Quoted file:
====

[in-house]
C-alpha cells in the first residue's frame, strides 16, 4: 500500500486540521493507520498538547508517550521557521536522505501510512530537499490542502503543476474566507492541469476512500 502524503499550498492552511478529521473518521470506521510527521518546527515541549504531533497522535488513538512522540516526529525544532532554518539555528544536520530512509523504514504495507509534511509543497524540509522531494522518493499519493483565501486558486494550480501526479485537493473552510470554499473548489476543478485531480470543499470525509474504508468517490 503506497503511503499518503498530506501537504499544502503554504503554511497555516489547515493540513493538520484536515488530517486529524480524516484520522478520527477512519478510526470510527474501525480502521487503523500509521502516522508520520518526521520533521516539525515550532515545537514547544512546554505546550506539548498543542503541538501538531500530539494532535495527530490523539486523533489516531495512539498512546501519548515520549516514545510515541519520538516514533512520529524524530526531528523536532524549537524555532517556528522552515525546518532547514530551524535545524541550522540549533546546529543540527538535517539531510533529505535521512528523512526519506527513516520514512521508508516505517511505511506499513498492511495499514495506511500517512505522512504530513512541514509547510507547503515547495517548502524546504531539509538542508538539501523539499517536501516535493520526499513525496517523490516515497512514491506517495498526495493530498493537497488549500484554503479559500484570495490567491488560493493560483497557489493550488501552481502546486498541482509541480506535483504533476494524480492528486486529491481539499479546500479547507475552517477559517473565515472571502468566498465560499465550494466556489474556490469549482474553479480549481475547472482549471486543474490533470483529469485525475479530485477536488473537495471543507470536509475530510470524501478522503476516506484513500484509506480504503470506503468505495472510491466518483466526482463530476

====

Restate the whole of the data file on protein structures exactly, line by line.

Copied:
[in-house]
C-alpha cells in the first residue's frame, strides 16, 4: 500500500486540521493507520498538547508517550521557521536522505501510512530537499490542502503543476474566507492541469476512500 502524503499550498492552511478529521473518521470506521510527521518546527515541549504531533497522535488513538512522540516526529525544532532554518539555528544536520530512509523504514504495507509534511509543497524540509522531494522518493499519493483565501486558486494550480501526479485537493473552510470554499473548489476543478485531480470543499470525509474504508468517490 503506497503511503499518503498530506501537504499544502503554504503554511497555516489547515493540513493538520484536515488530517486529524480524516484520522478520527477512519478510526470510527474501525480502521487503523500509521502516522508520520518526521520533521516539525515550532515545537514547544512546554505546550506539548498543542503541538501538531500530539494532535495527530490523539486523533489516531495512539498512546501519548515520549516514545510515541519520538516514533512520529524524530526531528523536532524549537524555532517556528522552515525546518532547514530551524535545524541550522540549533546546529543540527538535517539531510533529505535521512528523512526519506527513516520514512521508508516505517511505511506499513498492511495499514495506511500517512505522512504530513512541514509547510507547503515547495517548502524546504531539509538542508538539501523539499517536501516535493520526499513525496517523490516515497512514491506517495498526495493530498493537497488549500484554503479559500484570495490567491488560493493560483497557489493550488501552481502546486498541482509541480506535483504533476494524480492528486486529491481539499479546500479547507475552517477559517473565515472571502468566498465560499465550494466556489474556490469549482474553479480549481475547472482549471486543474490533470483529469485525475479530485477536488473537495471543507470536509475530510470524501478522503476516506484513500484509506480504503470506503468505495472510491466518483466526482463530476